“One thing I was amazed at is the talent in California,” she says. “We do this event every year, and we usually have to look for talent. But it was very easy to find talent in Palm Springs, which made it hard to choose what entertainment we were going to have. We hired a local marching band for our opening event, with a Supremes act for a closing ceremony that can’t be touched.”

Rosenstone lauded the resort’s many dining options and their varied price points, which meant the 800-attendee group did not need to leave the property for meals (“it’s California, so a lot of healthier choices”). On a day outside the resort, the group did quad (ATV) and jeep adventures in the Coachella Valley, but Rosenstone took a small team on the Palm Springs Aerial Tramway for a special treat. All were stunned by the drastic change of temperature at the top, more than 8,000 feet above the city.

When asked if there was a caveat to her event, Rosenstone noted that airfares were a challenge. “But I will add that even though they were high, we’re going back to La Quinta next May, so that shows you how much we liked it,” she adds. “As the meeting planner, I found it to be a very easy property for our group.”

Better Than Expected in San Diego

For Jim Young, CEO and cofounder of Realcomm, a conference covering enterprise solutions for commercial real estate, a location that allows attendees to experience the destination is key, but a setting close to “the tech center of the planet” was also important for his June 2017 event, which drew 1,600 attendees from as far away as South Africa and Singapore. The downtown waterfront ambience afforded by the Marriott Marquis San Diego Marina filled the bill. And it resulted in something unexpected.

“For first time in as long as I can remember, we had virtually no complaints,” Young says. “Usually 10 percent will find something to complain about. We kept scratching our heads, we didn’t think San Diego was going to be this good.”

The non-scientific conclusion his team came to: “Waking up with the sun shining, a door opening onto the balcony with a view of sailboats instead of scaffolding and parking lots and dirty rooftops. You come down into the hotel lobby, and wind was blowing through front doors into the lobby — natural, fresh air. Between sessions people went outdoors, they could throw on their running shoes and run along the harbor. For our 50 VIPs we did a harbor cruise on the Americas, a stunning, classic schooner.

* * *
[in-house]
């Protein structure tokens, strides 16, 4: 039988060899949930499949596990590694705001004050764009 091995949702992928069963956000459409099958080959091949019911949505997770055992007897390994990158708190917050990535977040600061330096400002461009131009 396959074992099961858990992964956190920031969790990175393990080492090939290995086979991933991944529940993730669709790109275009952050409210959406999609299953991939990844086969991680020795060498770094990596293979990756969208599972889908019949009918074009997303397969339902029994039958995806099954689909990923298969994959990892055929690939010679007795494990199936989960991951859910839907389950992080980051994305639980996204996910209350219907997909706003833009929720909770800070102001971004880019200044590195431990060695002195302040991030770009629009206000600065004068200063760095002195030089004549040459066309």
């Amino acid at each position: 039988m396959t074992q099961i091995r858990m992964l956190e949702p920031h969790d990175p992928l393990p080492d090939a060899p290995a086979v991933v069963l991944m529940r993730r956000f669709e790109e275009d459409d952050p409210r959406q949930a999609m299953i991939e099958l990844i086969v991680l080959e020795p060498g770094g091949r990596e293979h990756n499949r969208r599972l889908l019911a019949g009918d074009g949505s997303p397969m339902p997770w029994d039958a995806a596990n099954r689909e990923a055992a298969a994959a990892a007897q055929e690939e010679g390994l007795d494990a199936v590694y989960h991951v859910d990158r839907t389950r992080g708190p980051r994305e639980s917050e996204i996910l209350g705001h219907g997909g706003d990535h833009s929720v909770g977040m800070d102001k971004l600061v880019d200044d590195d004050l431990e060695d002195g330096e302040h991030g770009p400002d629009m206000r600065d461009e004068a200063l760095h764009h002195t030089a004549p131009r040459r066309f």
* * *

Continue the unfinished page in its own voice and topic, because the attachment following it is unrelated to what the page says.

“I am 99 percent convinced that this year, all of those conditions contributed to the temperament of the conference attendees,” adds Young. “Even though they’re working, the conditions contributed to the creativity, to their capacity to receive information. The energy levels were higher — they paid attention.”

Realcomm (and its co-located event, IBcon) was originally to be set up at the convention center, but Young says his team was tickled to be able to plug the entire event into one location on relatively short notice, using the Marriott Marquis and its conference facilities, which were expanded and upgraded in June 2016. Following a $107 million investment, the facility now features 280,000 sf of indoor and outdoor meeting space, including two 36,000-sf ballrooms, each the largest on the West Coast.

“I don’t usually give out compliments to hotel staff, but from Tim Cloonan, the convention services manager, all the way on down — they are just on-point. Tim was the (Energizer) bunny. He may be the top dog, but he was picking up napkins and wiping tables. In these days of no customer service, you’ve got to search hard to find real service. But Tim must have put that into the DNA of all his employees, because his team made us feel like they were enjoying themselves.”

Young called out Lynda Earnest, senior sales executive for the Marriott Marquis, for making the contract happen less than a year out. “The challenge was, when you’re in one of the nicest cities, everyone wants to be there. Marriott knows they’re in a high-demand area, so maybe they don’t negotiate as hard as others, but ultimately they came to the table.” And Young also had high praise for both Patrick Sullivan with PSAV and the hotel’s staff for pushing the envelope on AV.